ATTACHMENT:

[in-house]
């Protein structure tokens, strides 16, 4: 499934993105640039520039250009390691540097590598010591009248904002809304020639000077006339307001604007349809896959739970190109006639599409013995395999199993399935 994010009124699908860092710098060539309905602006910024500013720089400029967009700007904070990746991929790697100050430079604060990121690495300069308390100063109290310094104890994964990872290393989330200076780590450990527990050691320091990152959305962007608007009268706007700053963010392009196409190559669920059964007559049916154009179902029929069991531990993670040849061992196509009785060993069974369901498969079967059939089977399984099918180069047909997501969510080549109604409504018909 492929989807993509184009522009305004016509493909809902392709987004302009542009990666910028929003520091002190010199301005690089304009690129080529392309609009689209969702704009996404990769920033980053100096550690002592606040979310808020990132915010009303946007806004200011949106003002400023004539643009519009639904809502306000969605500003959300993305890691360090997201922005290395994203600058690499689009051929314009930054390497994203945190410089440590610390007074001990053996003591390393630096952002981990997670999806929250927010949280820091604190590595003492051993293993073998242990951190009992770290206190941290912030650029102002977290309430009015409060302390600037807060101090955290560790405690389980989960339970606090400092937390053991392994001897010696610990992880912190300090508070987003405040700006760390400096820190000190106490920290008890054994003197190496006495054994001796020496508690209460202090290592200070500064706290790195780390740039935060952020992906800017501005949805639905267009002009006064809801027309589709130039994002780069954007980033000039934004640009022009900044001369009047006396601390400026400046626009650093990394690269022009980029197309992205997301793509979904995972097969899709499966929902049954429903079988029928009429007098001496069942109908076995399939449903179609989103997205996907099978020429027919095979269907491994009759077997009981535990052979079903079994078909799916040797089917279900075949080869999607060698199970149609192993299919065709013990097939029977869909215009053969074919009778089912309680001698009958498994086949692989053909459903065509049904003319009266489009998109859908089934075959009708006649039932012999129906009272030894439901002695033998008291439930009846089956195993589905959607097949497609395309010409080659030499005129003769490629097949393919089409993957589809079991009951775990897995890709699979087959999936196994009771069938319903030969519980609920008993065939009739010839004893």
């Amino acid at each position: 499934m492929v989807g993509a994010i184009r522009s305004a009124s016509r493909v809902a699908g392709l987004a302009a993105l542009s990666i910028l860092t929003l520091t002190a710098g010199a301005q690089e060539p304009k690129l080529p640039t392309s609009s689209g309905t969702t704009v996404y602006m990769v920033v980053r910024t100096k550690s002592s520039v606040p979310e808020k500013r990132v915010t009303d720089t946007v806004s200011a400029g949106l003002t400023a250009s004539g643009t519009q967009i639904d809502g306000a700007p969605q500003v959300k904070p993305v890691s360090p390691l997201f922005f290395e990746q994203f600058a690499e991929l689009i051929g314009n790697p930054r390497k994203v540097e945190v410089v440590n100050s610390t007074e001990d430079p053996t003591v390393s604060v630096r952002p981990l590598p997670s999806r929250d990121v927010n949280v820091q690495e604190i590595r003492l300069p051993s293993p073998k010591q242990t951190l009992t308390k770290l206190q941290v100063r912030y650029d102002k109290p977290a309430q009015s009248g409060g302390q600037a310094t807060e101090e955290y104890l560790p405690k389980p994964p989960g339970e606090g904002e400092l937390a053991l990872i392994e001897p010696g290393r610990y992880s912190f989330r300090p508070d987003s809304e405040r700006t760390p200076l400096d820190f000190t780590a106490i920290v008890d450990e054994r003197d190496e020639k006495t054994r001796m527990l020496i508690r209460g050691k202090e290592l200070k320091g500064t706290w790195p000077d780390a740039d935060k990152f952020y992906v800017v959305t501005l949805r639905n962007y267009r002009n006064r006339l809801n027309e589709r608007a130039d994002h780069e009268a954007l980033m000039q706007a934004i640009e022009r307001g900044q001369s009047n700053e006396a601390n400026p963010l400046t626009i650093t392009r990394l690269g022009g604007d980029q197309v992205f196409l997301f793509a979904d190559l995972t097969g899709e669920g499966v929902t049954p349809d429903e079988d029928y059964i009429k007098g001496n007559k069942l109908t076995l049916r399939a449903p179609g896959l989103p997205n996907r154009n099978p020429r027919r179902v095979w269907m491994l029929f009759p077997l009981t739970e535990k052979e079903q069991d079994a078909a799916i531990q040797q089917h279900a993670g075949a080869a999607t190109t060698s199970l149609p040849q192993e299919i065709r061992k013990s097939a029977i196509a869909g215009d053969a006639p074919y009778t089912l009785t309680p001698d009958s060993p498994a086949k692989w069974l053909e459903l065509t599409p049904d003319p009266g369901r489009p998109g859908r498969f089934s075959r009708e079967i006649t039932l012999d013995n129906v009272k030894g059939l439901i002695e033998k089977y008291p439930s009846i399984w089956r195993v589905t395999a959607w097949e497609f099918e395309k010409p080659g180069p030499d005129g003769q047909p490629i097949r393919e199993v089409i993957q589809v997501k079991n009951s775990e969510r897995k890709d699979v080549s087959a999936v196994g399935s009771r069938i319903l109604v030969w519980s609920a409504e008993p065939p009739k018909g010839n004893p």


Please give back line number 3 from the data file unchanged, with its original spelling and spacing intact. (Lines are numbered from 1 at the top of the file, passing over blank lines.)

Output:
């Amino acid at each position: 499934m492929v989807g993509a994010i184009r522009s305004a009124s016509r493909v809902a699908g392709l987004a302009a993105l542009s990666i910028l860092t929003l520091t002190a710098g010199a301005q690089e060539p304009k690129l080529p640039t392309s609009s689209g309905t969702t704009v996404y602006m990769v920033v980053r910024t100096k550690s002592s520039v606040p979310e808020k500013r990132v915010t009303d720089t946007v806004s200011a400029g949106l003002t400023a250009s004539g643009t519009q967009i639904d809502g306000a700007p969605q500003v959300k904070p993305v890691s360090p390691l997201f922005f290395e990746q994203f600058a690499e991929l689009i051929g314009n790697p930054r390497k994203v540097e945190v410089v440590n100050s610390t007074e001990d430079p053996t003591v390393s604060v630096r952002p981990l590598p997670s999806r929250d990121v927010n949280v820091q690495e604190i590595r003492l300069p051993s293993p073998k010591q242990t951190l009992t308390k770290l206190q941290v100063r912030y650029d102002k109290p977290a309430q009015s009248g409060g302390q600037a310094t807060e101090e955290y104890l560790p405690k389980p994964p989960g339970e606090g904002e400092l937390a053991l990872i392994e001897p010696g290393r610990y992880s912190f989330r300090p508070d987003s809304e405040r700006t760390p200076l400096d820190f000190t780590a106490i920290v008890d450990e054994r003197d190496e020639k006495t054994r001796m527990l020496i508690r209460g050691k202090e290592l200070k320091g500064t706290w790195p000077d780390a740039d935060k990152f952020y992906v800017v959305t501005l949805r639905n962007y267009r002009n006064r006339l809801n027309e589709r608007a130039d994002h780069e009268a954007l980033m000039q706007a934004i640009e022009r307001g900044q001369s009047n700053e006396a601390n400026p963010l400046t626009i650093t392009r990394l690269g022009g604007d980029q197309v992205f196409l997301f793509a979904d190559l995972t097969g899709e669920g499966v929902t049954p349809d429903e079988d029928y059964i009429k007098g001496n007559k069942l109908t076995l049916r399939a449903p179609g896959l989103p997205n996907r154009n099978p020429r027919r179902v095979w269907m491994l029929f009759p077997l009981t739970e535990k052979e079903q069991d079994a078909a799916i531990q040797q089917h279900a993670g075949a080869a999607t190109t060698s199970l149609p040849q192993e299919i065709r061992k013990s097939a029977i196509a869909g215009d053969a006639p074919y009778t089912l009785t309680p001698d009958s060993p498994a086949k692989w069974l053909e459903l065509t599409p049904d003319p009266g369901r489009p998109g859908r498969f089934s075959r009708e079967i006649t039932l012999d013995n129906v009272k030894g059939l439901i002695e033998k089977y008291p439930s009846i399984w089956r195993v589905t395999a959607w097949e497609f099918e395309k010409p080659g180069p030499d005129g003769q047909p490629i097949r393919e199993v089409i993957q589809v997501k079991n009951s775990e969510r897995k890709d699979v080549s087959a999936v196994g399935s009771r069938i319903l109604v030969w519980s609920a409504e008993p065939p009739k018909g010839n004893p």